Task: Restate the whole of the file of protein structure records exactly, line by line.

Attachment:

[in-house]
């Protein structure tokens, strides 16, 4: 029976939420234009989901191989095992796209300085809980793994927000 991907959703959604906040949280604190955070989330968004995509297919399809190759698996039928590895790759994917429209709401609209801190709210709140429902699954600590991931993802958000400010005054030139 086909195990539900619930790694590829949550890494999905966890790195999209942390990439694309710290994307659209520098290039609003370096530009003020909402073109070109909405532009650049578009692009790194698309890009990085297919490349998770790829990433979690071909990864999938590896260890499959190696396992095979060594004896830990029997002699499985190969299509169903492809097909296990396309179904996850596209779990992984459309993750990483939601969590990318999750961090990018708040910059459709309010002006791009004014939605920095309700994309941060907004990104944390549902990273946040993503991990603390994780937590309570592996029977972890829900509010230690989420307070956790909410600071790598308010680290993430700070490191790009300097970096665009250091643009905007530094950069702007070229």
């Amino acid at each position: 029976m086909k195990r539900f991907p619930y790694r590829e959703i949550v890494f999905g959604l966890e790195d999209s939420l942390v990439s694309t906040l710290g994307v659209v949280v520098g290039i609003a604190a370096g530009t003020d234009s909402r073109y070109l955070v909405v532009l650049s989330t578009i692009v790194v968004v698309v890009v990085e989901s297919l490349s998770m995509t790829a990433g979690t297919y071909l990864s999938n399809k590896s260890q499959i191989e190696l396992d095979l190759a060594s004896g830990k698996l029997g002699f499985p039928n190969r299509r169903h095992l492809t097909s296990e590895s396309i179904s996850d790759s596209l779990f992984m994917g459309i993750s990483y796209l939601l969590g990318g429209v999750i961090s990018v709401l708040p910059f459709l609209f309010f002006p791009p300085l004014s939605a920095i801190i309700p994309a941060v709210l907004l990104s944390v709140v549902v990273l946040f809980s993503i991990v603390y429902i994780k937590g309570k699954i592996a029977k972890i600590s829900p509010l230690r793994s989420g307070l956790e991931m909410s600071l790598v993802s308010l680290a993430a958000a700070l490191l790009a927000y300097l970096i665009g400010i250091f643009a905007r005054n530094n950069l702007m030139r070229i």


[in-house]
């Protein structure tokens, strides 16, 4: 029976939420234009989901191989095992796209300085809980793994927000 991907959703959604906040949280604190955070989330968004995509297919399809190759698996039928590895790759994917429209709401609209801190709210709140429902699954600590991931993802958000400010005054030139 086909195990539900619930790694590829949550890494999905966890790195999209942390990439694309710290994307659209520098290039609003370096530009003020909402073109070109909405532009650049578009692009790194698309890009990085297919490349998770790829990433979690071909990864999938590896260890499959190696396992095979060594004896830990029997002699499985190969299509169903492809097909296990396309179904996850596209779990992984459309993750990483939601969590990318999750961090990018708040910059459709309010002006791009004014939605920095309700994309941060907004990104944390549902990273946040993503991990603390994780937590309570592996029977972890829900509010230690989420307070956790909410600071790598308010680290993430700070490191790009300097970096665009250091643009905007530094950069702007070229």
């Amino acid at each position: 029976m086909k195990r539900f991907p619930y790694r590829e959703i949550v890494f999905g959604l966890e790195d999209s939420l942390v990439s694309t906040l710290g994307v659209v949280v520098g290039i609003a604190a370096g530009t003020d234009s909402r073109y070109l955070v909405v532009l650049s989330t578009i692009v790194v968004v698309v890009v990085e989901s297919l490349s998770m995509t790829a990433g979690t297919y071909l990864s999938n399809k590896s260890q499959i191989e190696l396992d095979l190759a060594s004896g830990k698996l029997g002699f499985p039928n190969r299509r169903h095992l492809t097909s296990e590895s396309i179904s996850d790759s596209l779990f992984m994917g459309i993750s990483y796209l939601l969590g990318g429209v999750i961090s990018v709401l708040p910059f459709l609209f309010f002006p791009p300085l004014s939605a920095i801190i309700p994309a941060v709210l907004l990104s944390v709140v549902v990273l946040f809980s993503i991990v603390y429902i994780k937590g309570k699954i592996a029977k972890i600590s829900p509010l230690r793994s989420g307070l956790e991931m909410s600071l790598v993802s308010l680290a993430a958000a700070l490191l790009a927000y300097l970096i665009g400010i250091f643009a905007r005054n530094n950069l702007m030139r070229i």